​Australia's Baraja takes on Uber with autonomous vehicle lidar play

A step up from Uber's 13kg rotating drum, Baraja is placing sensors on vehicles to render a model of the space around a vehicle using lidar.

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Baraja sensor-mounted vehicle

Image: Supplied

Australian startup Baraja is giving car manufacturers an alternative to the 13kg drum Uber is using for driverless vehicle mapping, launching its Light Detection and Ranging-based solution to help progress driverless vehicles.

The product, Spectrum-Scan, uses shifting wavelengths of light to create "eyes" for autonomous vehicles. CEO and co-founder Federico Collarte told ZDNet the lidar solution solves the scalability, reliability, and performance issues that have "challenged automakers, rideshares, and the tech behemoths as they race toward a fully-autonomous future".

At this point, it doesn't matter what type of vehicle the sensors are mounted to, as Collarte said "today you don't buy self-driving cars, you buy cars and you give them self-driving capabilities".

Up to four sensor heads are connected via fibre optic cable to a central processor.

The "eyes" can be exposed to the elements, while the "brain" is well-protected, Collarte added.

"These eyes contain basically pieces of glass, prism-like optics, lenses, etc -- they're almost completely passive meaning they don't have any active electronics," he explained. "That allows them to be mounted in positions that other lidars wouldn't be able to."

Currently an after-market fit, Collarte said Baraja is working with vehicle manufacturers that are keen to integrate the sensors into the build of future vehicles.

The sensors scan both vertically and horizontally giving a composite 360 degree view of the car's surrounds -- in real-time. The information is gathered and displayed in the Point Cloud.

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Baraja Point Cloud render

Image: Supplied

"Every pixel is a position where we've shot our laser to ... accurately determine the distance to the object," Collarte continued.

The Point Cloud also shows intensity of the objects, differentiating between walls, other vehicles, pedestrians, and trees, for example.

According to co-founder and CTO Cibby Pulikkaseril, autonomous vehicles of the future will use many different sensors; they'll have cameras, radar, and lidar. So for the autonomous vehicle to really understand the world around it, they need all of those inputs together, he said.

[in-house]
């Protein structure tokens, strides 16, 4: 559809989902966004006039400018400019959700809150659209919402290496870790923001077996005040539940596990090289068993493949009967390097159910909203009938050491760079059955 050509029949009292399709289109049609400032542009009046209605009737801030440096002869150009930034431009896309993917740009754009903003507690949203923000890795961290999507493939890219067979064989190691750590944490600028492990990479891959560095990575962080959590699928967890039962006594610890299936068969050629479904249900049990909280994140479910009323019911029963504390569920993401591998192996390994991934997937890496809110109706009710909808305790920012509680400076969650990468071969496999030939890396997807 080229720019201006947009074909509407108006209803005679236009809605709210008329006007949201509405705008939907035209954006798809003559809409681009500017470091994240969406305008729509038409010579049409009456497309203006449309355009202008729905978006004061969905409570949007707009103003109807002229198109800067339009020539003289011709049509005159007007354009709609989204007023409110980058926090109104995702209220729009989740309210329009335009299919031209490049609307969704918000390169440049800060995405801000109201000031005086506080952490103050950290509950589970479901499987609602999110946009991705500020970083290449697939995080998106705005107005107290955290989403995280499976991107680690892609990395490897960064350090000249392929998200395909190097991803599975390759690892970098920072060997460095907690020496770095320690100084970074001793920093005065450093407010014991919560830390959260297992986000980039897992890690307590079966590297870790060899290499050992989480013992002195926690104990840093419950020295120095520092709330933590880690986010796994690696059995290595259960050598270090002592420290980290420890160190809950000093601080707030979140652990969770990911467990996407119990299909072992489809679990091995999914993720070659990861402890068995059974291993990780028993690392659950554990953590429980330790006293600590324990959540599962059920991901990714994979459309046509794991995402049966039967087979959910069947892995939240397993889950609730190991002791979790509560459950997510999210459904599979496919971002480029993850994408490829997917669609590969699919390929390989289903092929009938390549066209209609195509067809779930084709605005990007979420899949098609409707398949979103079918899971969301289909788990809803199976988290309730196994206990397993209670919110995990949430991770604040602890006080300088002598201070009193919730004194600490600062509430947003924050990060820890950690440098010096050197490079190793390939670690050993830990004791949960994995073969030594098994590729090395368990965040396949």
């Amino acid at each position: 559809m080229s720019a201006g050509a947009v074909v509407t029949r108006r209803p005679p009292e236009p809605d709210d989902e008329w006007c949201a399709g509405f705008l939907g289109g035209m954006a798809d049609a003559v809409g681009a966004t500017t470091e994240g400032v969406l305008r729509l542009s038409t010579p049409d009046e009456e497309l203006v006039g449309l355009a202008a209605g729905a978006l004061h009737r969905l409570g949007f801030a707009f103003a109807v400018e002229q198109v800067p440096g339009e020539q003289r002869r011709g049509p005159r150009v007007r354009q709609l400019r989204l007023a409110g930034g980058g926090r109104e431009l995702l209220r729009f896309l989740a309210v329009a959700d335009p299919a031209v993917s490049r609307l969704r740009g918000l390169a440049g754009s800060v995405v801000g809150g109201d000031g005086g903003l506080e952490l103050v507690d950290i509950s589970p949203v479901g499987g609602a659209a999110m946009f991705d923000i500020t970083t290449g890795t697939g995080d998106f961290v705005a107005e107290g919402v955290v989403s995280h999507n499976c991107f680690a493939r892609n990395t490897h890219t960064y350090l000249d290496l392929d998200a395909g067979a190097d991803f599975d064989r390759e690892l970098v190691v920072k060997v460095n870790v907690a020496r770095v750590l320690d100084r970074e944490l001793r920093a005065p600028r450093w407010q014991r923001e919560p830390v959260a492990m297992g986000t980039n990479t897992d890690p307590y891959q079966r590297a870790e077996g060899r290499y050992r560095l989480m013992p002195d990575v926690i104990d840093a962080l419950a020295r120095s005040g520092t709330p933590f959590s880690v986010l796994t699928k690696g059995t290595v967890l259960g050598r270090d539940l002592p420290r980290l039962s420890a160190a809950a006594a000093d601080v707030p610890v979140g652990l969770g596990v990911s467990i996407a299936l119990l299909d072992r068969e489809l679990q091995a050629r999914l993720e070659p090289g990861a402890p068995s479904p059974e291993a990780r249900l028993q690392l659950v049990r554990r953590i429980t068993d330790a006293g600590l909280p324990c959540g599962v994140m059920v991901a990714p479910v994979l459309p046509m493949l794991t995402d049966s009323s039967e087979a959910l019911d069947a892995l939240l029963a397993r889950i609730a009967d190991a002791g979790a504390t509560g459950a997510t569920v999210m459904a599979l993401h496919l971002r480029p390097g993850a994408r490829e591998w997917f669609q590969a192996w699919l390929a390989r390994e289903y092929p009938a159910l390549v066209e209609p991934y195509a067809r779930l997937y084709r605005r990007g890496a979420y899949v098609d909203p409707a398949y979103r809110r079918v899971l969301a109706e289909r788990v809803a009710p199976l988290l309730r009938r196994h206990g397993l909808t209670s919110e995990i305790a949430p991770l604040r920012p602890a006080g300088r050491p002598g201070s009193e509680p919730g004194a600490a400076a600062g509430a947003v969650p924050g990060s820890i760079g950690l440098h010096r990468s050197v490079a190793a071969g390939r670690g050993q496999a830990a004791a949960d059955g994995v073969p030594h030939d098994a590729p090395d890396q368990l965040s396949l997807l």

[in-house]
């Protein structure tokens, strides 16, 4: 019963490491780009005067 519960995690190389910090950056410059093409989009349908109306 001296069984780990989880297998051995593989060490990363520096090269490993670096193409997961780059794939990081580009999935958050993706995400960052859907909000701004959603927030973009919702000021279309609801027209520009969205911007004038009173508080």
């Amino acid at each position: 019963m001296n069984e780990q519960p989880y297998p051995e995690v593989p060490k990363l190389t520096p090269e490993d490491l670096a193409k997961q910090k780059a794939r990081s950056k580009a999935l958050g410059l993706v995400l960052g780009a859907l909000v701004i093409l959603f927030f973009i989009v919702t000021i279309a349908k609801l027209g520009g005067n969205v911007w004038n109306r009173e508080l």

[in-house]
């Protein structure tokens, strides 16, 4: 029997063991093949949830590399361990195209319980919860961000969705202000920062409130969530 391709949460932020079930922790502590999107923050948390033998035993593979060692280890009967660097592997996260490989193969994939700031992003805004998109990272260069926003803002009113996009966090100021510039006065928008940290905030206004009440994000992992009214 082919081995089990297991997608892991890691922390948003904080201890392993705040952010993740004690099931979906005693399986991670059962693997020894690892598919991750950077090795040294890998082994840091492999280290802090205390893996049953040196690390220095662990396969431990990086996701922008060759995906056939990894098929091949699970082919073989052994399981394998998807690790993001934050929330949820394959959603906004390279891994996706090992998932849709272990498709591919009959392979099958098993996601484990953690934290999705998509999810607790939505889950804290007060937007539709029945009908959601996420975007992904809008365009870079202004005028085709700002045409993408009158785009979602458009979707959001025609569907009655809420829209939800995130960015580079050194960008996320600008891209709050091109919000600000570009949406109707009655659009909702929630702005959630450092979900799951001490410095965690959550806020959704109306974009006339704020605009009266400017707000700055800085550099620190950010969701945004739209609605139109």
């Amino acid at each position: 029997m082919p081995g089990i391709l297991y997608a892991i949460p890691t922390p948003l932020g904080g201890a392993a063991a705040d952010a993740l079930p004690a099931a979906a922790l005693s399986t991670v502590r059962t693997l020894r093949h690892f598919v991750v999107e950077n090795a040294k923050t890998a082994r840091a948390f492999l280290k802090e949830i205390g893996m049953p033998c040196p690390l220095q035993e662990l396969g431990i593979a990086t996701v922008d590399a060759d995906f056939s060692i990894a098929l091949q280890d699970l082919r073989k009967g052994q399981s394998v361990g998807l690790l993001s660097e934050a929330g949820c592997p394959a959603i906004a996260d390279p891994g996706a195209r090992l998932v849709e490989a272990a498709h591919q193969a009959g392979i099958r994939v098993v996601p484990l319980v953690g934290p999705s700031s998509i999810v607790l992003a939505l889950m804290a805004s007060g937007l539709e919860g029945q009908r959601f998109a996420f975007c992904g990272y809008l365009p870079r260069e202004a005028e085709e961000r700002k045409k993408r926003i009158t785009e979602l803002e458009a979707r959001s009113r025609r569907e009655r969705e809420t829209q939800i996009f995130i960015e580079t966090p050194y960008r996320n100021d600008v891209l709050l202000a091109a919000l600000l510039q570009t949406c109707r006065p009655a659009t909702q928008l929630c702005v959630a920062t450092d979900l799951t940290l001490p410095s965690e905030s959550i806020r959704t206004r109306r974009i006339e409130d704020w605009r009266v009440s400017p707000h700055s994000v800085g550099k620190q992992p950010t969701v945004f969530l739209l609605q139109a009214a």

"The advantage of lidar is night or day it works," Pulikkaseril told ZDNet.

"What we're making is the laser eyes of the self-driving cars," Collarte added.

Baraja was formed in 2015 in a garage in Sydney. Backed by investors such as Sequoia and Blackbird, Baraja now boasts a presence in San Francisco in addition to Sydney -- based out of the CSIRO -- with plans to expand into Europe and Asia, too.

"We wanted to start working with research institutions to really collaborate for the next and the next generations, so we were very lucky that CSIRO was welcoming to us, gave us space ... we moved in, started working on our proof-of-concept prototype," Collarte told ZDNet.

"We have been very engaged with the best self-driving teams around the world from the beginning. All of last year, three iterations closely aligned with the self-driving teams around the world.

"In the space of a year we've come up with a product we're ready to launch."

According to Pulikkaseril, lidar is a difficult tech to master.

"It's been around for a while but what people use today is pretty insufficient for autonomous vehicles," Pulikkaseril said, pointing to Uber's $75,000 rotating drum lidar offering. "They needed all of this because the resolution that they could get with that set of sensors is not nearly as dense as our Point Cloud.

"They have enormous reliability problems with these things; they break often because they're spinning, if they get wet they'll short out ... customers we've spoken to know that's not the way of the future."

"Self-driving vehicles are coming, but the hindrance for them entering the market and becoming a reality was they couldn't do it because they didn't have laser eyes that were good enough," Collarte added.

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